Today, it appears as if bipartisan groups of legislators and advocates on both the Right and Left are ready to finally bring that long race across the finish line.
Heather Brandon-Smith, the legislative director for militarism and human rights at the Friends Committee on National Legislation, told the National Interest that AUMF repeal has earned support from a variety of U.S. stakeholders, both in and outside of Congress. Whether it be conservatives who believe in Congress’ constitutional right to declare war, progressives who want to see an end to endless wars, or veterans’ groups, all of these parties have been important voices in the push for repeal in recent years.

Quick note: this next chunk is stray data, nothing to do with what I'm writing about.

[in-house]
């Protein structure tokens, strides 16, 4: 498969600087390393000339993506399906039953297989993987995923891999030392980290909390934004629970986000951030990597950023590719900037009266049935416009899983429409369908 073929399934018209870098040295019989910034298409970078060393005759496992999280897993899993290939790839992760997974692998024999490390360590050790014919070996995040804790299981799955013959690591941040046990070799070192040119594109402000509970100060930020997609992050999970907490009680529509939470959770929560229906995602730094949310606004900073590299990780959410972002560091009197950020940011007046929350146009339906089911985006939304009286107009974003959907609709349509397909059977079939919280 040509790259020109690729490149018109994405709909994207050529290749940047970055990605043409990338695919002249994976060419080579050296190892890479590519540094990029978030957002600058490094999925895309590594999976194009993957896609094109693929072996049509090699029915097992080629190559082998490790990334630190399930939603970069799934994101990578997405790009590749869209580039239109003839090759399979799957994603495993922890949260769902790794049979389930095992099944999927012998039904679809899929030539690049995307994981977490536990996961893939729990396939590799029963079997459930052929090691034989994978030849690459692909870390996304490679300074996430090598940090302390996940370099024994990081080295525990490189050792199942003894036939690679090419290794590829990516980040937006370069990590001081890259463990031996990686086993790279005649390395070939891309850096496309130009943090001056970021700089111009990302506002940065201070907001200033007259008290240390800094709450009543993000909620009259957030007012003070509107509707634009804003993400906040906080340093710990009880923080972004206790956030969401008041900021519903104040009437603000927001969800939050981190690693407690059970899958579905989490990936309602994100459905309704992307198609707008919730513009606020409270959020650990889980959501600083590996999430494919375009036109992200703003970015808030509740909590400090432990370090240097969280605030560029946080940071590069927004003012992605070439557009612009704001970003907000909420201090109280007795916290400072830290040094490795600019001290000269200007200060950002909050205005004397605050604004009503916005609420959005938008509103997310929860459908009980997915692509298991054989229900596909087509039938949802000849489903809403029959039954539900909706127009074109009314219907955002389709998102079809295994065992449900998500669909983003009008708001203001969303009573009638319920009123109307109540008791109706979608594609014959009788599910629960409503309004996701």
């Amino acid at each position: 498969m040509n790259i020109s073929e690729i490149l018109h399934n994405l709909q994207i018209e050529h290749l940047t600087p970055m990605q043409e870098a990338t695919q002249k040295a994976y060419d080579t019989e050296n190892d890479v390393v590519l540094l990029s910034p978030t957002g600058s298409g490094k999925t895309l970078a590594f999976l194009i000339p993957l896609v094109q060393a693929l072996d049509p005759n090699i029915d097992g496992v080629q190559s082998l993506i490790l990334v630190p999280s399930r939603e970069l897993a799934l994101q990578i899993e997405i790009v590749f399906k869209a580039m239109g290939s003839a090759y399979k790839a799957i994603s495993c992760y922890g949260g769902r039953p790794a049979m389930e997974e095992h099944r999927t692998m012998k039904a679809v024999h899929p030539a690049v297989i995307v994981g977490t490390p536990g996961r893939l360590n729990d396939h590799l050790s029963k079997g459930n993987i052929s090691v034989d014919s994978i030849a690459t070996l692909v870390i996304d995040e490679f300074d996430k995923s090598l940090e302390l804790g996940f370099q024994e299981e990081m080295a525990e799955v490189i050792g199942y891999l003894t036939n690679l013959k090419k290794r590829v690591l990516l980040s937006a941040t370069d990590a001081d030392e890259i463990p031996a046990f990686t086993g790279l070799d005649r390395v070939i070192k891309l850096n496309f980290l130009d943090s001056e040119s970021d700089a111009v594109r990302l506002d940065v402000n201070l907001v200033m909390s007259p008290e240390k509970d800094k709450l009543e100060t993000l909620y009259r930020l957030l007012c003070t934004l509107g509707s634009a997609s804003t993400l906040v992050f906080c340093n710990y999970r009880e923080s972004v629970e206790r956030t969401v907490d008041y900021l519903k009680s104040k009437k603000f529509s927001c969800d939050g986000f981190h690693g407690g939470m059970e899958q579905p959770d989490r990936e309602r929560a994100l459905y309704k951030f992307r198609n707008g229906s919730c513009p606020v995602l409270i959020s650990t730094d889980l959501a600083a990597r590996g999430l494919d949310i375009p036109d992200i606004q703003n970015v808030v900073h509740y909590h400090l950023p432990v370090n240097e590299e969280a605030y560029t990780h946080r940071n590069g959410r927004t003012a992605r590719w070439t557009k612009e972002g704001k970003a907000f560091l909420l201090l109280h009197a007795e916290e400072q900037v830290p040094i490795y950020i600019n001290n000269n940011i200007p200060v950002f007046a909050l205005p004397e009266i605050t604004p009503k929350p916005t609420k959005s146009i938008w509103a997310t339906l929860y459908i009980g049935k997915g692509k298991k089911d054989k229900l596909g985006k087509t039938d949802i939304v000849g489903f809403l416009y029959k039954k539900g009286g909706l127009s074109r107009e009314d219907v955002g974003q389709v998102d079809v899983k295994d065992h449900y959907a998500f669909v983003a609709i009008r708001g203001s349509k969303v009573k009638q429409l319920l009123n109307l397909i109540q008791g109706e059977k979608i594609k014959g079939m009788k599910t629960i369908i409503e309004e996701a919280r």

Though the Iraq War ended more than a decade ago, the 2002 AUMF continues to play a role in national security decision-making. “The way the executive branch has interpreted the 2002 AUMF is so far beyond what Congress originally intended and what it is the text of the law itself,” says Brandon-Smith. “So, it basically leaves the president with this tool to try and use to justify military action that Congress never authorized.” The Obama administration used the law as an “alternative statutory basis” for its 2014 military effort against ISIS, even as it simultaneously continued to support the law’s repeal. The Trump administration also cited the 2002 law to help justify both the continued use of force against ISIS in Iraq and the January 2020 assassination of Iranian general Qassem Soleimani in Iraq.